Why bother? That really is the big question facing us as individuals hoping to do something about climate change, and it’s not an easy one to answer. I don’t know about you, but for me the most upsetting moment in “An Inconvenient Truth” came long after Al Gore scared the hell out of me, constructing an utterly convincing case that the very survival of life on earth as we know it is threatened by climate change. No, the really dark moment came during the closing credits, when we are asked to . . . change our light bulbs. That’s when it got really depressing. The immense disproportion between the magnitude of the problem Gore had described and the puniness of what he was asking us to do about it was enough to sink your heart.

That’s sort of how I felt when I saw that car running this morning. On the one hand, it was just one car, it was only a few minutes, really? how much damage was it doing? Why bother saying anything? Why bother worrying about it? But in the article Pollan makes a good argument that yes, individual effort is worth the bother, and that even small gestures, when aggregated, can make a difference.

But I don’t think that was my motivation. I was just pissy. Somehow, the combination of the running car, and those two people who were so not present on a beautiful snowy morning beside the Yellowstone River really got to me. They filled me with despair. They annoyed me. I probably saw something of myself in them. And instead of reaching out, and perhaps effecting some change, I failed by indulging in self-righteousness and anger, which allowed them in turn to retreat to defensiveness and to dismiss me as some weirdo hippie (sort of funny, actually). Which does make me wonder how we’re ever going to manage to reach across these divides and effect some change if we can’t even have a civil conversation about a running car at the dog park on a snowy morning. Sigh.

5 thoughts on “How Not to be Useful …

  1. Even though the interaction you had with them left a sour taste in your mouth, they will likely think twice next time they’re in that situation. Sometimes people just need to be called out… humans can be such obstinate creatures. In the long run, I think you did more good than harm to my town– so thanks!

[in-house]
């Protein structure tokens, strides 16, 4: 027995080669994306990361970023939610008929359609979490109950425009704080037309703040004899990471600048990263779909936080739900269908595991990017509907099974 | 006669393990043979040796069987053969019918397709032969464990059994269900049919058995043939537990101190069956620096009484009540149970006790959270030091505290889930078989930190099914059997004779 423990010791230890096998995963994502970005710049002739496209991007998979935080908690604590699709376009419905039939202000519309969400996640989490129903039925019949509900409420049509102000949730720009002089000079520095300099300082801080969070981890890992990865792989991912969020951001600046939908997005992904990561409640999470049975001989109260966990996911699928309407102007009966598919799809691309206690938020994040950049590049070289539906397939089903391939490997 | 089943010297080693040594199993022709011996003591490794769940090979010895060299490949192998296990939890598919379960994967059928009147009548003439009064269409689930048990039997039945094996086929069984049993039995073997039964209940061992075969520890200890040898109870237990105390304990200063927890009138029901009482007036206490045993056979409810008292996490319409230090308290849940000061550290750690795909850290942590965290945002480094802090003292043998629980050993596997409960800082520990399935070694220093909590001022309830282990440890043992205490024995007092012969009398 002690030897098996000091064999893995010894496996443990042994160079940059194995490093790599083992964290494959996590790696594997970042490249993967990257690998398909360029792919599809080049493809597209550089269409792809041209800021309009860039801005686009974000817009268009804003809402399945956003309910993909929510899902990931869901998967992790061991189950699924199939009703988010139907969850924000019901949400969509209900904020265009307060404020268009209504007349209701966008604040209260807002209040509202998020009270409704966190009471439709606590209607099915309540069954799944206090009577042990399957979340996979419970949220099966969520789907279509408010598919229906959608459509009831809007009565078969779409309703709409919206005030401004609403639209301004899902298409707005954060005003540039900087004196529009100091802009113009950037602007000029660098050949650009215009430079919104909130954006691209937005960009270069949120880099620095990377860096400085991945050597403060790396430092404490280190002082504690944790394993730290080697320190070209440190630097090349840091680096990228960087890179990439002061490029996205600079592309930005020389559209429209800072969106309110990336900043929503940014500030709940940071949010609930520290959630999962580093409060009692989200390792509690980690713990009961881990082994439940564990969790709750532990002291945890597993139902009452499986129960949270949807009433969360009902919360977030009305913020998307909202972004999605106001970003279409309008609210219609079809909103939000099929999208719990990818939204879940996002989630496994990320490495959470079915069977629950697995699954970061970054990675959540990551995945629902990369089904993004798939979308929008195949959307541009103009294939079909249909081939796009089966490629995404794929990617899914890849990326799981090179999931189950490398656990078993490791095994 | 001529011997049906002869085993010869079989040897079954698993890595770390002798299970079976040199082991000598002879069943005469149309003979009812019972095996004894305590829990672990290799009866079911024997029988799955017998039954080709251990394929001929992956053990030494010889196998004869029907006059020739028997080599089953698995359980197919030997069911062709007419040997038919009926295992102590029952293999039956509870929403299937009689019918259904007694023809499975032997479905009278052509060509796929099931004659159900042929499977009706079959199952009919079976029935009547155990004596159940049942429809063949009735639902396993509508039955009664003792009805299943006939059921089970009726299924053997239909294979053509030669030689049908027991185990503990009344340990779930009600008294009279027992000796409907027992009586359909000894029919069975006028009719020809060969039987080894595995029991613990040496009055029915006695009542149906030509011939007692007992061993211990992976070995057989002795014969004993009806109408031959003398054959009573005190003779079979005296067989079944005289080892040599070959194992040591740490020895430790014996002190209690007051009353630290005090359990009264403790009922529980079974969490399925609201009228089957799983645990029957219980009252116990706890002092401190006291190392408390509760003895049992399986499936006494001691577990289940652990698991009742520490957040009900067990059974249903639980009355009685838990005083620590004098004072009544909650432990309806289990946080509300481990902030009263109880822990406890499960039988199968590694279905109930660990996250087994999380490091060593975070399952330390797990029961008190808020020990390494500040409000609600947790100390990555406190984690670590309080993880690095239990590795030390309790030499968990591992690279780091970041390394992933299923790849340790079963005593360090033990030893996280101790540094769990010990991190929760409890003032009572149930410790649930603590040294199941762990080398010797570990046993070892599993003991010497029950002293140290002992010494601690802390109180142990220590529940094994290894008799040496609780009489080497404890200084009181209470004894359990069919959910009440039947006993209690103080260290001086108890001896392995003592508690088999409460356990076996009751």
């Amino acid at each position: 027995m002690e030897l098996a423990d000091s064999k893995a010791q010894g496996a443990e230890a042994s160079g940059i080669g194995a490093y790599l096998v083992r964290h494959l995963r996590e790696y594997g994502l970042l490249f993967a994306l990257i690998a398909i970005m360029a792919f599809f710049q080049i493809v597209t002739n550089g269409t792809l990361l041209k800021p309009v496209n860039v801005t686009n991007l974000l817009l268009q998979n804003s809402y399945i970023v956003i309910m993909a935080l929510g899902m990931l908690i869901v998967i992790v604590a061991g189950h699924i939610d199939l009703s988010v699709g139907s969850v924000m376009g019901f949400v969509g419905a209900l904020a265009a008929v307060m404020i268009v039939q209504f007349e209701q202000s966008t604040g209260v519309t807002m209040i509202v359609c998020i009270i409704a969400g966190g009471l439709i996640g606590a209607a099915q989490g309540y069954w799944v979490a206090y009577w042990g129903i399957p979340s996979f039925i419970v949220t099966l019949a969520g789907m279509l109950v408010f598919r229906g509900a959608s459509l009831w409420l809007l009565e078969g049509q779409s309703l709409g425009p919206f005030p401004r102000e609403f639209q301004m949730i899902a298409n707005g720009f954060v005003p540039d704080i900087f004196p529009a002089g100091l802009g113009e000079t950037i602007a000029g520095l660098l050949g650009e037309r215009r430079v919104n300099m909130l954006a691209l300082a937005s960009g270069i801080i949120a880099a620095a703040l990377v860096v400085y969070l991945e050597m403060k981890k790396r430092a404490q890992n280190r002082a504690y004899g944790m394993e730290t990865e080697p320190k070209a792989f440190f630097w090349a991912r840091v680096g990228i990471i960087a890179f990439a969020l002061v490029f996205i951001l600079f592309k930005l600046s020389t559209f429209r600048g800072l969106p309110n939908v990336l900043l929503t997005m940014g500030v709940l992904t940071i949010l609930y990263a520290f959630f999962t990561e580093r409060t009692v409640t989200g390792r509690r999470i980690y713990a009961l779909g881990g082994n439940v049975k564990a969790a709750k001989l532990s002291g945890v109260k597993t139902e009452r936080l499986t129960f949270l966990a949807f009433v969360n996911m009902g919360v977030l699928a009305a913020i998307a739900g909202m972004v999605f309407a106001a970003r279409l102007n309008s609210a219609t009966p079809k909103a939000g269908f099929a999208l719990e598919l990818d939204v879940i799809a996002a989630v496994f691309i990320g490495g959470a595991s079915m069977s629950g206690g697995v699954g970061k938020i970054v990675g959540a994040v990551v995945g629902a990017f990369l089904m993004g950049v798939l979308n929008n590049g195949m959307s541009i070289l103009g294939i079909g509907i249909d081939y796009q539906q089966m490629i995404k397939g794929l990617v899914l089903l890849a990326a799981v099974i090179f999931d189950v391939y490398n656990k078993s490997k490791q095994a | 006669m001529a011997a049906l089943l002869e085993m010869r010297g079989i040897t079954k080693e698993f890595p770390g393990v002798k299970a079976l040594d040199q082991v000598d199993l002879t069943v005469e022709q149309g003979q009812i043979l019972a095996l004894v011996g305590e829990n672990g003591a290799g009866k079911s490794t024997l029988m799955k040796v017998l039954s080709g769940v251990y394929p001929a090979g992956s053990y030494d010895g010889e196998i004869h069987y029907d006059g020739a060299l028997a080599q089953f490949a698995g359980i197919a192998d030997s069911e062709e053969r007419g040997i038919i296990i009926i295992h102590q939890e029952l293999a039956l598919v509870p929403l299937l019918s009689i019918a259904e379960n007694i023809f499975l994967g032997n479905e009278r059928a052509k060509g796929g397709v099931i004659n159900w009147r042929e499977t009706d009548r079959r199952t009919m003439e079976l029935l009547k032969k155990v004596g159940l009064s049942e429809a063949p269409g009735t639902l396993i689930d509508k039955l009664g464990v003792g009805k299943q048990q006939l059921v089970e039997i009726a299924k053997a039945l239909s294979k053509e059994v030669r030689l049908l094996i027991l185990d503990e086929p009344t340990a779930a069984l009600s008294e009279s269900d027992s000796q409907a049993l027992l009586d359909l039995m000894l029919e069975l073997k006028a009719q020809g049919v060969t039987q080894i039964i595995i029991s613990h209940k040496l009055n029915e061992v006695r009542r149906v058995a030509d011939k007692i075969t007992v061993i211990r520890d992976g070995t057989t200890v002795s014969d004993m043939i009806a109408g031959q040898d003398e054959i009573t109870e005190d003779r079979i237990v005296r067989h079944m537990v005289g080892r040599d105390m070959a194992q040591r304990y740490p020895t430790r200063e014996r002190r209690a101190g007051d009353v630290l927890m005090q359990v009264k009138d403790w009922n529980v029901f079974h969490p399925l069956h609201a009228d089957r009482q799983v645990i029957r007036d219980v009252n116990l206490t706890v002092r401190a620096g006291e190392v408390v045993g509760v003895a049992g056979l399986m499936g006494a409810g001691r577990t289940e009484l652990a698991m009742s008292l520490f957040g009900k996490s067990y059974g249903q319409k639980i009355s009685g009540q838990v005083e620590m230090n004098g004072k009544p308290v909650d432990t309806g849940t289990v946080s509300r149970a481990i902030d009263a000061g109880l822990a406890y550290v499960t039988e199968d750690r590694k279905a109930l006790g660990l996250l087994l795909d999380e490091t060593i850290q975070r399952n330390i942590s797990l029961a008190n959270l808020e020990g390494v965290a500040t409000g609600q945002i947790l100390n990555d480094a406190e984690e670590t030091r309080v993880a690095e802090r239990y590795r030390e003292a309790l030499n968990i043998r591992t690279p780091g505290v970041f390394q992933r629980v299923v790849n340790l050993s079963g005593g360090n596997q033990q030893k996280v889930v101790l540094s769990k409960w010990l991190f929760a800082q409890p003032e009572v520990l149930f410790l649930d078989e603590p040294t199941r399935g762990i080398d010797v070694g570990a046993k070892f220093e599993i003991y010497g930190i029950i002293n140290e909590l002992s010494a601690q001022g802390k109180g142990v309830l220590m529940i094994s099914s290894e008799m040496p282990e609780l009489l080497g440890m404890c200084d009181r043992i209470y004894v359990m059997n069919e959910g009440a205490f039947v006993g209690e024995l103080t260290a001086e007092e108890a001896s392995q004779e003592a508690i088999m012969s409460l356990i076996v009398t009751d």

2. I hope so — part of it was that I felt so bad that the day after Earth day there were these two people who SO didn’t get it, and part of it was that I felt bad for indulging in righteous indignation. I’ve been trying to get back to my (completely amateur) Buddhist practice, and well, it didn’t really feel like Skillful Means. But thanks …

  3. And maybe it’s better to actually say something than just to quietly seethe, as I’ve been doing for months when (a few) parents leave their (usually huge and often diesel) vehicles running while they bring their child into school. At least, as Ivy said, they might think twice about it the next time, whereas my general irritation could just be mistaken for bitchiness.

  4. Yes, there are days when I despair and I think “What’s the point?” and then I tell myself that I have to have a clear conscience and a pure heart when I meet My Maker so I carry on being as conscious and aware as possible

  5. I’m with you on this I probably would have reacted the same way and worried if there was a ‘right’ way to do it.